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Changes to UK Inheritance Tax rules

New amendments to the excepted estates rules for UK Inheritance Tax (IHT) means that normal expenditure out of income could be taken into account when valuing estates.

Amendments have been made to the excepted estates rules for UK Inheritance Tax (UK IHT) which could place an unwelcome burden on the estates of individuals who have undertaken planning to protect against a UK IHT liability. One amendment, effective from 1 March 2011, classifies all transfers above the £3,000 annual threshold as potentially chargeable.

Generally, an individual can give away up to £3,000 annually, either as a single gift or as several gifts totalling that amount. There are other exemptions such as the small gift exemption, gifts in respect of weddings or to charities, but where the amount gifted is not covered by one of these exemptions, it is potentially chargeable to UK IHT.

However, where it can be demonstrated that gifts not covered by the various UK IHT exemptions are part of a regular pattern of giving made out of surplus income (as opposed to eroding capital), these gifts are also exempt. Unfortunately, HMRC are now of the view that the exemption can be used inappropriately and, as a consequence, UK IHT is not being paid.

Case Study

Mr Smith has given £12,000 to his grandchildren over the last seven years. He dies with net assets of £300,000.

On death, the value of his estate (£300,000) is under the £325,000 nil-rate band.

For deaths prior to 1 March 2011, the additional £9,000 p/a that he gave away would be covered by the ‘normal expenditure out of the income’ rules and, as such, would have been ignored. As a result, only a short UK IHT return would have been necessary. The short UK IHT return does not require details to be provided for amounts considered covered by this exemption and, as a result, HMRC would not have been aware of the £84,000 given away over the previous seven years.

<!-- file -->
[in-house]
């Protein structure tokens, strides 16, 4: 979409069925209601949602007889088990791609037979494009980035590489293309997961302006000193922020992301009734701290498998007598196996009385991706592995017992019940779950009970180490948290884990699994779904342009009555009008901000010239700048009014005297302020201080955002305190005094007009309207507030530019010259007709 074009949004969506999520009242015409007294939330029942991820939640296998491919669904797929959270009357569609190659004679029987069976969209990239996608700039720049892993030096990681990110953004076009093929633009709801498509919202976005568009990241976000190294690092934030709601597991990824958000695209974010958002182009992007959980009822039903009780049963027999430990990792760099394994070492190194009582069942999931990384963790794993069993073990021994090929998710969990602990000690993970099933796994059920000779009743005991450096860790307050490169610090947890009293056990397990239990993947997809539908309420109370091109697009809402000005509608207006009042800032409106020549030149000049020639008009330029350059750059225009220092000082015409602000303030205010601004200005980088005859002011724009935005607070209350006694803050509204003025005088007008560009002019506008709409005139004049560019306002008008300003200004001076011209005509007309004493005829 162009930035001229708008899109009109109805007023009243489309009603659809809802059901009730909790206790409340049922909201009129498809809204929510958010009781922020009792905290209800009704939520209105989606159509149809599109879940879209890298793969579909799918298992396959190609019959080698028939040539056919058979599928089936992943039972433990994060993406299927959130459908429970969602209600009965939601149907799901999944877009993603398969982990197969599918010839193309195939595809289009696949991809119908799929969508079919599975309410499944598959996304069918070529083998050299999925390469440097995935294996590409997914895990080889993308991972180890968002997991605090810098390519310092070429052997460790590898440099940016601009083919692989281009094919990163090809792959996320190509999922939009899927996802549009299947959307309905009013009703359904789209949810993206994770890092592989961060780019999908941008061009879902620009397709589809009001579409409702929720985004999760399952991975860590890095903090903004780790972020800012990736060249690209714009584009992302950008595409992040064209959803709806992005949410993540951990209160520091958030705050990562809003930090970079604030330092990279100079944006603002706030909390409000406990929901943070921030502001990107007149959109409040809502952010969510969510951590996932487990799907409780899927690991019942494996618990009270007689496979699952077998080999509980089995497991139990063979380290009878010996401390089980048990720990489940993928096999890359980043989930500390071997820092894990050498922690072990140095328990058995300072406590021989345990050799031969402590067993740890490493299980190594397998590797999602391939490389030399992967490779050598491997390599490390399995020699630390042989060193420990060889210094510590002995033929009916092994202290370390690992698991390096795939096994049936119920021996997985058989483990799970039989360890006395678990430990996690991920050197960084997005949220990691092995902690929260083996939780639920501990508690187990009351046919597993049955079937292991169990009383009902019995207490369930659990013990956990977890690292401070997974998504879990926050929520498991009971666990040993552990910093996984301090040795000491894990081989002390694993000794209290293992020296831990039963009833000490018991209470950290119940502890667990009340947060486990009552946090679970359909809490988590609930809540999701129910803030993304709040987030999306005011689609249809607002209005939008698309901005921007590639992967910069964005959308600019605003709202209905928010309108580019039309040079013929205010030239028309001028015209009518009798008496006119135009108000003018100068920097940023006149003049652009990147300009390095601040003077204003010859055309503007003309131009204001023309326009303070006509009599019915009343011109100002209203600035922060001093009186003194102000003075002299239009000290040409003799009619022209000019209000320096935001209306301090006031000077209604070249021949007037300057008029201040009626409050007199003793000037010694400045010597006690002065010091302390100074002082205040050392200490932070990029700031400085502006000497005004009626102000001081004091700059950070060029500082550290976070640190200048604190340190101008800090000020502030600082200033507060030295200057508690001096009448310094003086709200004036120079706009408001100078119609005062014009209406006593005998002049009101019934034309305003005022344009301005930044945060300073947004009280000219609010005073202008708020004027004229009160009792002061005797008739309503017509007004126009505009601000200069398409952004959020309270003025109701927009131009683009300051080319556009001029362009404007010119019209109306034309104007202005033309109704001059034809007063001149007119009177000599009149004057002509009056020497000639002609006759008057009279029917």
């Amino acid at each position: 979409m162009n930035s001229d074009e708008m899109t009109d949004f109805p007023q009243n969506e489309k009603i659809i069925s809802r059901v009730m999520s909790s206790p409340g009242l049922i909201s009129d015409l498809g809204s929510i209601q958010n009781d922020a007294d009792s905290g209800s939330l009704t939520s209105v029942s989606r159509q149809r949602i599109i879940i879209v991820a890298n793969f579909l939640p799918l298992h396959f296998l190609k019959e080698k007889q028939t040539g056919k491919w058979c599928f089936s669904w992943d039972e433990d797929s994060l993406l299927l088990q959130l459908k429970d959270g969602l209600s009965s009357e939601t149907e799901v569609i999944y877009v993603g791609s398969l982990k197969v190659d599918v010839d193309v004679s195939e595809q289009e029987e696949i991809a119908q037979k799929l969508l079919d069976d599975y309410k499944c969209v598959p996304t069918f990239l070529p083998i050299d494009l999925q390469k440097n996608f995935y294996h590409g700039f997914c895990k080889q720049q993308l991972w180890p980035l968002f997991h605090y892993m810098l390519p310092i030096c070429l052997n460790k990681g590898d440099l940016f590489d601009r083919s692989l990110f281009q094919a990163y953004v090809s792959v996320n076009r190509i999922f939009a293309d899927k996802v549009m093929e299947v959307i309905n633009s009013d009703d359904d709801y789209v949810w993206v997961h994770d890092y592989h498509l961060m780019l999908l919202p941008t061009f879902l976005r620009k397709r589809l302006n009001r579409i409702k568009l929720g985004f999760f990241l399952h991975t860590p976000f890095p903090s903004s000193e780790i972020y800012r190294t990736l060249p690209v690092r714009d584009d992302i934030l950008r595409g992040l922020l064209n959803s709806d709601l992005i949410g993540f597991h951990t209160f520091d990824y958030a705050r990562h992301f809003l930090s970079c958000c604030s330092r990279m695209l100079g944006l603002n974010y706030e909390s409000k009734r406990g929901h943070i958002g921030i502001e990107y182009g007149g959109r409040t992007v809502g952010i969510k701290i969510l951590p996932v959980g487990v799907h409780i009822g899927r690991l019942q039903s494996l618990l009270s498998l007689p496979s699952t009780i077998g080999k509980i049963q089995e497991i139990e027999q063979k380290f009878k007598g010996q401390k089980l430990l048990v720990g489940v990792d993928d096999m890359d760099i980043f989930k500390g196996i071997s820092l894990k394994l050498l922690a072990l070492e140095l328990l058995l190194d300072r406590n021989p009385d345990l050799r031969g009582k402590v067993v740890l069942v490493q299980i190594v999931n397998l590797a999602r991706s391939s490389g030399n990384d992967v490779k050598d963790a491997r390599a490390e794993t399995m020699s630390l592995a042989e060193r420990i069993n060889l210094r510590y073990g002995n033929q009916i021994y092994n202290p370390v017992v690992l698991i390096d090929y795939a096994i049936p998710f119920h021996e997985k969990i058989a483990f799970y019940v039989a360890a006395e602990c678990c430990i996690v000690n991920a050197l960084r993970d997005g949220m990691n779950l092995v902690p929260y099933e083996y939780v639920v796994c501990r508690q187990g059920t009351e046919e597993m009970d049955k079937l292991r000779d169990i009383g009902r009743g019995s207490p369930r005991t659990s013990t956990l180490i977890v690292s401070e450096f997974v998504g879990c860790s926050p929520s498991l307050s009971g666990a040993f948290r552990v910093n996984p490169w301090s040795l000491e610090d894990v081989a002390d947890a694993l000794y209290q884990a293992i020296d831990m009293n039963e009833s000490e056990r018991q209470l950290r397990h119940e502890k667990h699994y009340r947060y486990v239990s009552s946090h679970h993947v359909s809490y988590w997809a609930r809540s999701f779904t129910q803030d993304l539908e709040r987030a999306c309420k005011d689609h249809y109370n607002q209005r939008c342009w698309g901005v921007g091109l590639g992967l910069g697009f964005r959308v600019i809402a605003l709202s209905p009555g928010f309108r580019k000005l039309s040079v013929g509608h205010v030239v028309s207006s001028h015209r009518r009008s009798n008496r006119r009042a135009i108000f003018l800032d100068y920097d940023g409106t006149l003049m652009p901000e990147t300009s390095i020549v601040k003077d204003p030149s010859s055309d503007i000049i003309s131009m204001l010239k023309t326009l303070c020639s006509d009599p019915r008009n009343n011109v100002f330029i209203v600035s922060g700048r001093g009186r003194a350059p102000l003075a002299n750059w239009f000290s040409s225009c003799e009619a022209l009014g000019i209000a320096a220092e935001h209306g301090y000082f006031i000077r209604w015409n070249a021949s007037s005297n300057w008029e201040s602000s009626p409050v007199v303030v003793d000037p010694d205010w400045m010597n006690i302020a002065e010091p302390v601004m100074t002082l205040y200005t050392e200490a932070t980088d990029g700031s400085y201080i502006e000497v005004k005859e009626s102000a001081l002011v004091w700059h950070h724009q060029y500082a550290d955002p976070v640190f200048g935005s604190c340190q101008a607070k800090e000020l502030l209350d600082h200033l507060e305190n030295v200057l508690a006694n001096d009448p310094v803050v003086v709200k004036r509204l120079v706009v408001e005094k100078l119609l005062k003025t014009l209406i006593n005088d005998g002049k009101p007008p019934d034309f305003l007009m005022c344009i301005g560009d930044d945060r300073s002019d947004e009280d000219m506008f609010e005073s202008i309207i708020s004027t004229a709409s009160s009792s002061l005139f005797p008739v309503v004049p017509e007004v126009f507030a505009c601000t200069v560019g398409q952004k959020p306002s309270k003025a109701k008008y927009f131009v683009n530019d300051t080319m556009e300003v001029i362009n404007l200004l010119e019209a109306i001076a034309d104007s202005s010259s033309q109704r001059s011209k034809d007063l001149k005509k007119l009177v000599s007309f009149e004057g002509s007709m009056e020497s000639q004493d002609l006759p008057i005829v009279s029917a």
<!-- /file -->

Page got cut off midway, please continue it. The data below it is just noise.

However, from 1 March 2011 onwards, £9,000 of the £12,000 given annually will be treated as ‘chargeable transfers’, increasing Mr Smith’s estate to £363,000, with the result that a full IHT return would have to be delivered. The full return will show the total amount gifted and the exemption being applied. HMRC are then in a position to check that the exemption is being applied correctly.

It’s very important to stress that the exemption itself is not being attacked or being capped at £3,000 per annum – it’s simply the case that HMRC want the amounts to be taken into account when ascertaining the value of a deceased’s estate. This will ensure that the correct UK IHT return is submitted to HMRC and, more importantly for HMRC, allow them to ask for further information which may or may not lead to UK IHT being payable.

Therefore, from 1 March 2011, where a person has transferred over £3,000 p.a. in the seven years prior to their death and they have considered that amount to be exempt as ‘normal expenditure out of their income’, the amount transferred must be included in the value of that person’s estate to determine what UK IHT return must be made to HMRC. This is despite the fact that the transfers may actually qualify for the exemption.

What impact will this change have?

There are a number of possible scenarios. However, if a UK domiciled client has purchased a product which is then placed in, for example, a Gift Trust and they are expecting the premiums they pay to be exempt transfers of value under the ‘normal expenditure out of income’ rules, they may need to be aware that premiums paid in the seven years prior to death may have to be disclosed by their personal representatives. Of course, all of this does depend on the size of the deceased’s estate.